Provide specific incentives for promoted sectors

  • Business
  • Thursday, 11 Sep 2003



Chief operating officer 

Tan Beng Ling


AS WITH most people, we do have a long wish list as far as Budget 2004 is concerned. Realistically though, we would have to balance our expectations against various considerations.  

First of all, one should not forget the third stimulus package, totalling RM7.3bil, which was earlier announced in May.  

This, taken with the successive years of budget deficits and the target of a balanced position by 2005, should set a more realistic platform in terms of budgetary allocation and the upcoming goodies.  

One also has to bear in mind the relatively short-term budgetary horizon (two years), which to some extent would limit the scope for the annual event in terms of addressing long-term economic policy issues.  

Rather than a broad corporate tax cut which seems less likely, we hope to see specific incentives on promoted sectors in the “paradigm shift” to strengthen domestic resilience and reduce over-reliance on manufacturing, trade and foreign investment.  

To recap, the promoted sectors that have been identified to facilitate the transition of the economy are agriculture and services; tourism, education, transport, and health have been highlighted as new service niches.  

The importance of small- and medium-sized enterprises in enhancing economic linkages is another consideration, with the private sector expected to play a bigger role going forward. 

Noting the importance of the motor sector and its supporting industries, we also wish that the upcoming budget would shed light on the way forward in terms of the new tax structure to be expected under the Asean Free Trade Area.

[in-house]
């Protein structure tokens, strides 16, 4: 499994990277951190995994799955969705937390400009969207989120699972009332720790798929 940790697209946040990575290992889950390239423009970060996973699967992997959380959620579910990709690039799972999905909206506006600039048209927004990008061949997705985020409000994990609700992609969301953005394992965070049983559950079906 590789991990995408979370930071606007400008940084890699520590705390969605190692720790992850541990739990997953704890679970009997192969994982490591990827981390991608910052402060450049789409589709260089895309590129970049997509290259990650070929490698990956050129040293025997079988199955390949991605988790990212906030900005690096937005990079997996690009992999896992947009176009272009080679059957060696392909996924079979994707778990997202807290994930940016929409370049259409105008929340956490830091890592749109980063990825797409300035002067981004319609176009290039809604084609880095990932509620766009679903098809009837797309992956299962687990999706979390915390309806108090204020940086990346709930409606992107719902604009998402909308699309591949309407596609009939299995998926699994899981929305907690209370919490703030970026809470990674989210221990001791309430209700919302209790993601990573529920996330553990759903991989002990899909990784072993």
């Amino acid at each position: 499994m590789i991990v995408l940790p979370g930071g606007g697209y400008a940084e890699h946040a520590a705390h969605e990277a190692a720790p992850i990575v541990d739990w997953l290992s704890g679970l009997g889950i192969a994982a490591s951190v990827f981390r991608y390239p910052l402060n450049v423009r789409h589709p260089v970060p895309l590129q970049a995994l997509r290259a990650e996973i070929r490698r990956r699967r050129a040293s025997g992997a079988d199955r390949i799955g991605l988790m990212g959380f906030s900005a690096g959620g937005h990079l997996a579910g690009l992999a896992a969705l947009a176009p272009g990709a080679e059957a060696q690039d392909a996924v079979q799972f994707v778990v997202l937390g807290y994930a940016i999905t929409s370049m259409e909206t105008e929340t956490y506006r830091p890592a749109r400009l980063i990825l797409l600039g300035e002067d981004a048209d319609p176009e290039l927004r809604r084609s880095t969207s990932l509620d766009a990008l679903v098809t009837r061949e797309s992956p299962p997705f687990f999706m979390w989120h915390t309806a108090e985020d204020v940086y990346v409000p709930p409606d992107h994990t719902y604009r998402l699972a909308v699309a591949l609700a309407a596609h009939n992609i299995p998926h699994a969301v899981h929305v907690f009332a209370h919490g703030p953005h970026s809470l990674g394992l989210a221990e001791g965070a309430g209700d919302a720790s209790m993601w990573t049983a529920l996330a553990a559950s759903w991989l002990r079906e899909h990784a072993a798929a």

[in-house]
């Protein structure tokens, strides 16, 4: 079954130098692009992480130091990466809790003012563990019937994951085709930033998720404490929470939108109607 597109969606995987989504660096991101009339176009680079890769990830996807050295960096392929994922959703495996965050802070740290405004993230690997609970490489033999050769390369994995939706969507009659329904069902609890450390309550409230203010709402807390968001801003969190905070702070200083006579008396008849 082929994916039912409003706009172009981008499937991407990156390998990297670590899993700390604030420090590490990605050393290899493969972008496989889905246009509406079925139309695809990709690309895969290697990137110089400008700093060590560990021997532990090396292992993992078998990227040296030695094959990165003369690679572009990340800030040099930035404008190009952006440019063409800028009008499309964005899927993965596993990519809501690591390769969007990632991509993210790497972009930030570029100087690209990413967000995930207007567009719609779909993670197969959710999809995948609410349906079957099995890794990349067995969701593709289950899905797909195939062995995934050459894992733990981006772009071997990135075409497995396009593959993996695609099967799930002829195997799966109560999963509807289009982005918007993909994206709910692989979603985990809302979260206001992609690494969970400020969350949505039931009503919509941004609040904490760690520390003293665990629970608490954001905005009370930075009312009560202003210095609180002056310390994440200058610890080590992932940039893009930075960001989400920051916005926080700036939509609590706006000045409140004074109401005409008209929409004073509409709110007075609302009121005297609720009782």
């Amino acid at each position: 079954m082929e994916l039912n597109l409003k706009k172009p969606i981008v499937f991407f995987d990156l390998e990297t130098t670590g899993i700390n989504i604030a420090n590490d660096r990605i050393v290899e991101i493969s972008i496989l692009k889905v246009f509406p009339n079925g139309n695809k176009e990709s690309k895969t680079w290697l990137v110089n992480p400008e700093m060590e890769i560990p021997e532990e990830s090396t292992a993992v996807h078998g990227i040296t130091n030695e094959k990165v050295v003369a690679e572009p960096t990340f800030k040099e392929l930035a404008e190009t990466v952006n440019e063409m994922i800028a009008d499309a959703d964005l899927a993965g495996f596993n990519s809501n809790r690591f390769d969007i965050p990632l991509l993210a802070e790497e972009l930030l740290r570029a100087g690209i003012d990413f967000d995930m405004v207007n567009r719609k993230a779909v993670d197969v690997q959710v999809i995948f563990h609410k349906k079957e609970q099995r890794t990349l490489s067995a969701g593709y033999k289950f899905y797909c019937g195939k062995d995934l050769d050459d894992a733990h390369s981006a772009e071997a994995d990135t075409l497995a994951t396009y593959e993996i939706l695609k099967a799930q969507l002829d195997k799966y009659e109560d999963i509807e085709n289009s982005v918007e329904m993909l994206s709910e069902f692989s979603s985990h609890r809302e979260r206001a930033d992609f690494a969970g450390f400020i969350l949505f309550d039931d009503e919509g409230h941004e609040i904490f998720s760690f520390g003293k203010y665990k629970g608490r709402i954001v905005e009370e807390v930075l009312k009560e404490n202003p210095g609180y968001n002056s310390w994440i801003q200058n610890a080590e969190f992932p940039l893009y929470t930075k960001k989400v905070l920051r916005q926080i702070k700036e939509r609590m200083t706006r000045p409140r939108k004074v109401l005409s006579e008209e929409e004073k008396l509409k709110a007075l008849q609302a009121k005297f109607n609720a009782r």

We do not foresee immediate implementation, but greater clarity would better prepare the affected parties in 2005 and beyond.  

As for the capital market, we do not expect much more from the budget given the various measures (including the 10 capital market measures) that have been announced and/or implemented this year. 

Elsewhere, and in light of the high anticipation for a general election in 2004, we are hopeful for some goodies for individuals in the upcoming budget, which should be helpful towards consumer spending.  

In the same light, the government may look to raise revenue via higher taxes for the non-essential areas.  

Overall, our expectations are more for a “people-friendly” and “feel good” budget tomorrow, which should have a fairly neutral impact on the stock market. 

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